- Associated Press - Monday, February 9, 2015

POCATELLO, Idaho (AP) - Two eastern Idaho law enforcement officials and a firearms instructor say allowing residents to carry concealed weapons without needing a permit is a bad idea.

Bannock County Sheriff Lorin Nielsen, Pocatello Police Chief Scott Marchand and firearms instructor Sam Clark said that the “Constitutional Carry” bill introduced by lawmakers last week presents problems.

“It scares me,” Marchand told the Idaho State Journal (https://bit.ly/1Dx4FOp ) “It would definitely make the job of the police a lot tougher. I’m a proponent of the Second Amendment, but I don’t see how this helps us as a society.”

Currently, Idaho residents who want to carry a concealed weapon need to get a permit. There are two types of permits available in Idaho, one of which requires training and is recognized as valid in some other states. The enhanced permit also allows holders to carry concealed weapons on college and university campuses, but with some restrictions.

Nielsen said he likes to be able to do background checks on people who want a concealed-carry permit to find out if they have a criminal record to discover past behavior such as domestic violence or a mental health history.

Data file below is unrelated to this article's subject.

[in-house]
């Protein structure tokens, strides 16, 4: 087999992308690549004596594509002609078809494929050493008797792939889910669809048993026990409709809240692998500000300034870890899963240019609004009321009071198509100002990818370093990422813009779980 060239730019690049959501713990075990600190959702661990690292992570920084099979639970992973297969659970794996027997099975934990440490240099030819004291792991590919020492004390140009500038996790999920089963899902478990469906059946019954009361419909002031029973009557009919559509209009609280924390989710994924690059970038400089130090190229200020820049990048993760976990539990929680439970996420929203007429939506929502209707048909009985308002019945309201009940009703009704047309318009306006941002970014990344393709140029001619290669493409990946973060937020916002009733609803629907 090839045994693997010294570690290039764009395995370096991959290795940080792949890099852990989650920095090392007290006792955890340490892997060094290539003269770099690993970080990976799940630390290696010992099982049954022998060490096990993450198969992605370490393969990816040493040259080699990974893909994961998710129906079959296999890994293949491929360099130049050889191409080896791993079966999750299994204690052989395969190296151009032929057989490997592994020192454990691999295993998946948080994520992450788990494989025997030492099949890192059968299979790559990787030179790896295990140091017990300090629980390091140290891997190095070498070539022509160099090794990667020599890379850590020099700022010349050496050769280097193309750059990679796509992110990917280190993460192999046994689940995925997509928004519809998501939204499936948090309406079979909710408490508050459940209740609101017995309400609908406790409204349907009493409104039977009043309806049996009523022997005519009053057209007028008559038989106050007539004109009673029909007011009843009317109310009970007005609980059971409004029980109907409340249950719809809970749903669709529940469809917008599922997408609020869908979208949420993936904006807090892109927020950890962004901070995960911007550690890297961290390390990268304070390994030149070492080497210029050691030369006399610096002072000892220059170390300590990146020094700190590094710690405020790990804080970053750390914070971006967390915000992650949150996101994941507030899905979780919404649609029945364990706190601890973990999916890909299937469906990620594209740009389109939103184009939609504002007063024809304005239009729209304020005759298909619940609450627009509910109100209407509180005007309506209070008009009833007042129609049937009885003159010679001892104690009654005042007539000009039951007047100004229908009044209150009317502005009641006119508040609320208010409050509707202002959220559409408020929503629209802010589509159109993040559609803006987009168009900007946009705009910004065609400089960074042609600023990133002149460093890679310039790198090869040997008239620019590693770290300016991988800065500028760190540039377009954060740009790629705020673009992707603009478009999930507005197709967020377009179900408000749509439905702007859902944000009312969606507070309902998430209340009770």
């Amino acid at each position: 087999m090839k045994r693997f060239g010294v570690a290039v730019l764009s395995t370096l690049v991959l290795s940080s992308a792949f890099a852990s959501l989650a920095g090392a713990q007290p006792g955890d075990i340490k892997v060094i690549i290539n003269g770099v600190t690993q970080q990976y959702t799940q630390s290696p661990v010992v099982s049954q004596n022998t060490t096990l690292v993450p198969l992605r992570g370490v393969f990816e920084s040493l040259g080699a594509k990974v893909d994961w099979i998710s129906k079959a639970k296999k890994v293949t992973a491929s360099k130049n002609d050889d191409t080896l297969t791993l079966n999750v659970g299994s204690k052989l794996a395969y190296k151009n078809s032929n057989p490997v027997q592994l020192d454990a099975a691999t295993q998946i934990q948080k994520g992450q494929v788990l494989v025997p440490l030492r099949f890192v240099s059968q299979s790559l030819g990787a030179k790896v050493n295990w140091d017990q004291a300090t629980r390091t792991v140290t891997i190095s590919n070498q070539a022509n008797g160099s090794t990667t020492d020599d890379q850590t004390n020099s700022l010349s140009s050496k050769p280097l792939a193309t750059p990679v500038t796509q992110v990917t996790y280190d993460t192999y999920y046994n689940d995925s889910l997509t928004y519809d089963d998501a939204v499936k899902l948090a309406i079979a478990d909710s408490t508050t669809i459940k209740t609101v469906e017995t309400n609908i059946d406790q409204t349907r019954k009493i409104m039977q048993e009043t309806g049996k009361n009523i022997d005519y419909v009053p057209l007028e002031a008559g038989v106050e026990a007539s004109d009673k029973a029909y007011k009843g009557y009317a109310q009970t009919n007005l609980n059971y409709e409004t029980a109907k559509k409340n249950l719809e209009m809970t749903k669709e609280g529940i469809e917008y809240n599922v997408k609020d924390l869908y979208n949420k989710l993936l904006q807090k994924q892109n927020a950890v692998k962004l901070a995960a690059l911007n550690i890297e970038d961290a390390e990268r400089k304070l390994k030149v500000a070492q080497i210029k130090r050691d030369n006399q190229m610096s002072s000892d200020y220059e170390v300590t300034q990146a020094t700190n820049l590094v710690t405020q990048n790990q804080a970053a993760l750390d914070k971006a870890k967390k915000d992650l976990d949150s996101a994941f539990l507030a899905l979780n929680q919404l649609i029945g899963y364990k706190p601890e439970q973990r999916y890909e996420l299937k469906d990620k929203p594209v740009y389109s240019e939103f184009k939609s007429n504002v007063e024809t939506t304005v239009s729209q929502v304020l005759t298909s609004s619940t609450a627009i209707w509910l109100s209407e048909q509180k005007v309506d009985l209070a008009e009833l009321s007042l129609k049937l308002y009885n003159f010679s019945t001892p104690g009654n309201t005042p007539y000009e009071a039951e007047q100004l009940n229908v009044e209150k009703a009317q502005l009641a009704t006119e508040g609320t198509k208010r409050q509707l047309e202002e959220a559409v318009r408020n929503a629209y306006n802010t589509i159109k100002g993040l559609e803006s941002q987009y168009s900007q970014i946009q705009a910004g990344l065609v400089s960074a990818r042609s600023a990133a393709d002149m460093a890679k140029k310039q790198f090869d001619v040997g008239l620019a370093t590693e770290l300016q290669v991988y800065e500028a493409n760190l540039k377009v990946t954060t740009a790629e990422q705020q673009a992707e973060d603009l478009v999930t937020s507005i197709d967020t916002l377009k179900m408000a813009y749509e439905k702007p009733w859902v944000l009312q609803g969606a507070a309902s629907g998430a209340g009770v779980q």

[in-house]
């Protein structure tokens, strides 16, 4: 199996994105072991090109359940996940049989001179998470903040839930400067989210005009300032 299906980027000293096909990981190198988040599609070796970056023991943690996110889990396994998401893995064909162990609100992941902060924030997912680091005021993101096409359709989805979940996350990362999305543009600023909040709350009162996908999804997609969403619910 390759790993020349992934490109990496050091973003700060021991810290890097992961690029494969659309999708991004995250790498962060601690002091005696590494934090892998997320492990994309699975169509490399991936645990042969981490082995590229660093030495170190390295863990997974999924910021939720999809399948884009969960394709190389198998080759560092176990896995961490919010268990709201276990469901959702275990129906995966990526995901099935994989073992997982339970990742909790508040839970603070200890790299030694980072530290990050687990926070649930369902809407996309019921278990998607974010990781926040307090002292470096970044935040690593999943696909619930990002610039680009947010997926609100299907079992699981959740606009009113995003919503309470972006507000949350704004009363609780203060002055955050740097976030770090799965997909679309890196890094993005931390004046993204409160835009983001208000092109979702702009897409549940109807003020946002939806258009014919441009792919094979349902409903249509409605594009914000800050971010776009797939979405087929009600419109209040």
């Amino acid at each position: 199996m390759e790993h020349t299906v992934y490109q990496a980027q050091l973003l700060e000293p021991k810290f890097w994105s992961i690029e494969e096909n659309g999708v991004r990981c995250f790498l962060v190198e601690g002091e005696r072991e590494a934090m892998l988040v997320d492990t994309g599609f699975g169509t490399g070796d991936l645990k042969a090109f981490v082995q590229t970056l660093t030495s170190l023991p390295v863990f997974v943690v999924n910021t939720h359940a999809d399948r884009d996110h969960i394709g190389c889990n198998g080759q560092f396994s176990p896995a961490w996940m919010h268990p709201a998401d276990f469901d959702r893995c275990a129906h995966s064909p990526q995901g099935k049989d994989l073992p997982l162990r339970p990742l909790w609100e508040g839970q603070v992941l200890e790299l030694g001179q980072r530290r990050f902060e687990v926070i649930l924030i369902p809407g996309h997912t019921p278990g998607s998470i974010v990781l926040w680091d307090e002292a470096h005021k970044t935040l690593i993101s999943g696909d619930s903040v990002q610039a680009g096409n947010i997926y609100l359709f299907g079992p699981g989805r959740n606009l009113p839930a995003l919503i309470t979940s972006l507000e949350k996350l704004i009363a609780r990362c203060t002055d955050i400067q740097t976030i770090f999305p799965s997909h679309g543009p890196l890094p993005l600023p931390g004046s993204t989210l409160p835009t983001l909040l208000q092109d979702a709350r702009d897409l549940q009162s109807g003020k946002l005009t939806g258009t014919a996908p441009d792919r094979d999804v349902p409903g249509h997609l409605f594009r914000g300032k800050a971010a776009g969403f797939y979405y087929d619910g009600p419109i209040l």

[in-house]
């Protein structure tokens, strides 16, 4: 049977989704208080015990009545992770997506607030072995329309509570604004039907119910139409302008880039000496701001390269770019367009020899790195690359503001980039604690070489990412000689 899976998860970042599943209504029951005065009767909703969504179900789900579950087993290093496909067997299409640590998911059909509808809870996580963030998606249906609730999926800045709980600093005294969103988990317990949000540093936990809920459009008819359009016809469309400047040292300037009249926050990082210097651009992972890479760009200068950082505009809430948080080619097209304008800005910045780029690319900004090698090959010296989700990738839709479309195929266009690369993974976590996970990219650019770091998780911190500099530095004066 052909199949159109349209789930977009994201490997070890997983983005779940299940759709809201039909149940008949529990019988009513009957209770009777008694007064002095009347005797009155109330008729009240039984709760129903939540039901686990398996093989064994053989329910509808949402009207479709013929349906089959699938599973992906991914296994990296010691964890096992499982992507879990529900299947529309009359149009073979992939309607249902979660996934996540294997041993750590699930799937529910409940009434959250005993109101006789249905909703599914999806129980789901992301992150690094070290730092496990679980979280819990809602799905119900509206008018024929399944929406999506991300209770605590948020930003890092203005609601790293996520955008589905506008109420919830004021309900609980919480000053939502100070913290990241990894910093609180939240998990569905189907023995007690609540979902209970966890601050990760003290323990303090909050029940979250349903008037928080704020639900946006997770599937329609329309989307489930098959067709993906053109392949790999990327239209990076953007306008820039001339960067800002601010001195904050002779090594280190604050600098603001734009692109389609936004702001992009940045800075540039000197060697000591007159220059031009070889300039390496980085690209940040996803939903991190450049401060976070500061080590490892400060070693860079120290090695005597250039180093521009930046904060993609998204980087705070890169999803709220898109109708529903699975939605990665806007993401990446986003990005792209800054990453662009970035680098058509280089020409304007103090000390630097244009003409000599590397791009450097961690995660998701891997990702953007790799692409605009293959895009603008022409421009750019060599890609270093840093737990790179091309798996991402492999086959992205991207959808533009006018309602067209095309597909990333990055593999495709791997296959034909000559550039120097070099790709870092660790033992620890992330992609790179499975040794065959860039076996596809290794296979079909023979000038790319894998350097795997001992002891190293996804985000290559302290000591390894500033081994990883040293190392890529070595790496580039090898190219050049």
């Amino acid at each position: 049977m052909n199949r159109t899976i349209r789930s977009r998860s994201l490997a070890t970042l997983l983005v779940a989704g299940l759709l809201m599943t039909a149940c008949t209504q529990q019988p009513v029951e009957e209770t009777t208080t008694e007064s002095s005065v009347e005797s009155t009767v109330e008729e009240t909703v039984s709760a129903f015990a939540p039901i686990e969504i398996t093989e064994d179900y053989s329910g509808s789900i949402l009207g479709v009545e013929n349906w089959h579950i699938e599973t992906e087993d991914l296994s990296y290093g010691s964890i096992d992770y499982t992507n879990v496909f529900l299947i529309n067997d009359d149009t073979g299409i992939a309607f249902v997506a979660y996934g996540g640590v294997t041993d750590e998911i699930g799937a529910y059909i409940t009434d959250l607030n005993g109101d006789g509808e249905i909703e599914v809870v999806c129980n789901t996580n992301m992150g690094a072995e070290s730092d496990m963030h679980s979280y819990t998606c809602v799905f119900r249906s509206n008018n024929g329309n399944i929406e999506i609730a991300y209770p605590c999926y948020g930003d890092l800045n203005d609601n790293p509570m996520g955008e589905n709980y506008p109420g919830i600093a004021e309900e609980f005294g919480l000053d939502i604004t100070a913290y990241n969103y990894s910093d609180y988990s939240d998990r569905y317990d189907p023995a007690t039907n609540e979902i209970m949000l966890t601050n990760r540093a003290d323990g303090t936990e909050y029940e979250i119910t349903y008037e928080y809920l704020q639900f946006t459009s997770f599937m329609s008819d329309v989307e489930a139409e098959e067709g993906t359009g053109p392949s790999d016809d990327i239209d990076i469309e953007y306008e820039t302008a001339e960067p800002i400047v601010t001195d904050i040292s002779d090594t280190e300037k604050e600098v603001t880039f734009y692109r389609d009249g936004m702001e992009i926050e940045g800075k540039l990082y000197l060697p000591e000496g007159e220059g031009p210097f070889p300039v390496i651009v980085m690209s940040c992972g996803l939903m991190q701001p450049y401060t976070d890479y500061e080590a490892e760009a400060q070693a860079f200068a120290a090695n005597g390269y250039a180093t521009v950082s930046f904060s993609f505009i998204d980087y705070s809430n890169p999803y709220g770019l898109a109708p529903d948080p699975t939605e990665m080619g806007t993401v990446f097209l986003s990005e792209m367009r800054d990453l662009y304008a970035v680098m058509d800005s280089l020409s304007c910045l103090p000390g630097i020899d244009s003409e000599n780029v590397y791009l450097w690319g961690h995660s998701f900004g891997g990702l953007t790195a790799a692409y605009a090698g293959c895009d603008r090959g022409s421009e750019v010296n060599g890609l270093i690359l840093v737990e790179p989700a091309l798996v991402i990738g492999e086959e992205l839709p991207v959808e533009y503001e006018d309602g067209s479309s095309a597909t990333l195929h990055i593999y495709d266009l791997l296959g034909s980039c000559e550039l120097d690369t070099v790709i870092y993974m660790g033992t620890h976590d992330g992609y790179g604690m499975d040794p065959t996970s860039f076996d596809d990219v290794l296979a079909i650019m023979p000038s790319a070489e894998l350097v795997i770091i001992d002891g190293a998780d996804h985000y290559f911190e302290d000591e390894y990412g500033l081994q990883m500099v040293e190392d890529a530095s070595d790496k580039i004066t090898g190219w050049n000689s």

“I’d also like anyone who carries a weapon to have some training,” Nielsen said. He said he would prefer Idaho go to a one-permit system that requires training.

Clark provides weapons training at Idaho Combat Systems. He said training should be required to carry a weapon because of the added responsibility and legal issues involved if the weapon is actually used.

“I’m all in favor of people having the right to carry, but they shouldn’t be doing it without knowing how to do it safely,” Clark said. “When you carry a firearm, you’re responsibility goes up tenfold. Once you fire a gun, you’ve opened yourself up to a bunch of legal issues.”

Clark noted that the classes he offers cover Idaho law when it comes to firearm use, including in self-defense situations. Idaho’s self-defense statute requires that a person’s life or the life of someone else be in jeopardy before a firearm is used, Clark said.

“Some people think it’s legal to shoot someone who is on your property,” Clark said. “That’s simply not true.”

Clark was also concerned that police, without being able to check records, would start treating everyone as though they were armed.

Nielsen said if the bill is passed into law, officers would have no idea who is or isn’t carrying a concealed weapon.

“My officers need to be protected,” he said. “I’m not ready for that (no permits) yet.”


Information from: Idaho State Journal, https://www.journalnet.com

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